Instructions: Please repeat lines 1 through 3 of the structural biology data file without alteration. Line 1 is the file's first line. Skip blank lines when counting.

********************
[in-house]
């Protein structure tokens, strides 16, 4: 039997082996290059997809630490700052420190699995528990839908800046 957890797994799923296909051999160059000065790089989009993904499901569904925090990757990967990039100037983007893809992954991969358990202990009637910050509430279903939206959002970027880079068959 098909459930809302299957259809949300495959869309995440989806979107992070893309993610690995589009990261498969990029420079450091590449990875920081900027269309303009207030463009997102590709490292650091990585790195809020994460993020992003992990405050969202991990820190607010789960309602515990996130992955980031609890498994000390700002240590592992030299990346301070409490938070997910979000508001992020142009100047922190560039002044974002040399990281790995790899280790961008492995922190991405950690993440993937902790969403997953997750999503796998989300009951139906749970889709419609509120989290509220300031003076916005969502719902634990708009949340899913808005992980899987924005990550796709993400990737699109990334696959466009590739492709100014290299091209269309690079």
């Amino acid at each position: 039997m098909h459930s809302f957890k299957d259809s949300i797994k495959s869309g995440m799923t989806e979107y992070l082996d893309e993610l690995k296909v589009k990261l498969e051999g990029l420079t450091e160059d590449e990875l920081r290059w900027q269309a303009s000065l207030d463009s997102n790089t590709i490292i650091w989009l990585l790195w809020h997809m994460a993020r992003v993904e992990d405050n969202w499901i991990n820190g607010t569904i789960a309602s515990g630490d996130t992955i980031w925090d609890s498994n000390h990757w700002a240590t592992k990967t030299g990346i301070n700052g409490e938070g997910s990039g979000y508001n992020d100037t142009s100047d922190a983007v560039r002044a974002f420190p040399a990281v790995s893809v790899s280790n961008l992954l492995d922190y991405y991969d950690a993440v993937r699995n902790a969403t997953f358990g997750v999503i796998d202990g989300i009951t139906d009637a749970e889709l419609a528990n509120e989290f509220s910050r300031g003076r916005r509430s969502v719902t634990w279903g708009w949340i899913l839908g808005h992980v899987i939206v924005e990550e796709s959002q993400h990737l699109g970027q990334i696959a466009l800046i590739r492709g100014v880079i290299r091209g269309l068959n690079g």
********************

[in-house]
């Protein structure tokens, strides 16, 4: 039997082996290059997809630490700052420190699995528990839908800046 957890797994799923296909051999160059000065790089989009993904499901569904925090990757990967990039100037983007893809992954991969358990202990009637910050509430279903939206959002970027880079068959 098909459930809302299957259809949300495959869309995440989806979107992070893309993610690995589009990261498969990029420079450091590449990875920081900027269309303009207030463009997102590709490292650091990585790195809020994460993020992003992990405050969202991990820190607010789960309602515990996130992955980031609890498994000390700002240590592992030299990346301070409490938070997910979000508001992020142009100047922190560039002044974002040399990281790995790899280790961008492995922190991405950690993440993937902790969403997953997750999503796998989300009951139906749970889709419609509120989290509220300031003076916005969502719902634990708009949340899913808005992980899987924005990550796709993400990737699109990334696959466009590739492709100014290299091209269309690079």
């Amino acid at each position: 039997m098909h459930s809302f957890k299957d259809s949300i797994k495959s869309g995440m799923t989806e979107y992070l082996d893309e993610l690995k296909v589009k990261l498969e051999g990029l420079t450091e160059d590449e990875l920081r290059w900027q269309a303009s000065l207030d463009s997102n790089t590709i490292i650091w989009l990585l790195w809020h997809m994460a993020r992003v993904e992990d405050n969202w499901i991990n820190g607010t569904i789960a309602s515990g630490d996130t992955i980031w925090d609890s498994n000390h990757w700002a240590t592992k990967t030299g990346i301070n700052g409490e938070g997910s990039g979000y508001n992020d100037t142009s100047d922190a983007v560039r002044a974002f420190p040399a990281v790995s893809v790899s280790n961008l992954l492995d922190y991405y991969d950690a993440v993937r699995n902790a969403t997953f358990g997750v999503i796998d202990g989300i009951t139906d009637a749970e889709l419609a528990n509120e989290f509220s910050r300031g003076r916005r509430s969502v719902t634990w279903g708009w949340i899913l839908g808005h992980v899987i939206v924005e990550e796709s959002q993400h990737l699109g970027q990334i696959a466009l800046i590739r492709g100014v880079i290299r091209g269309l068959n690079g």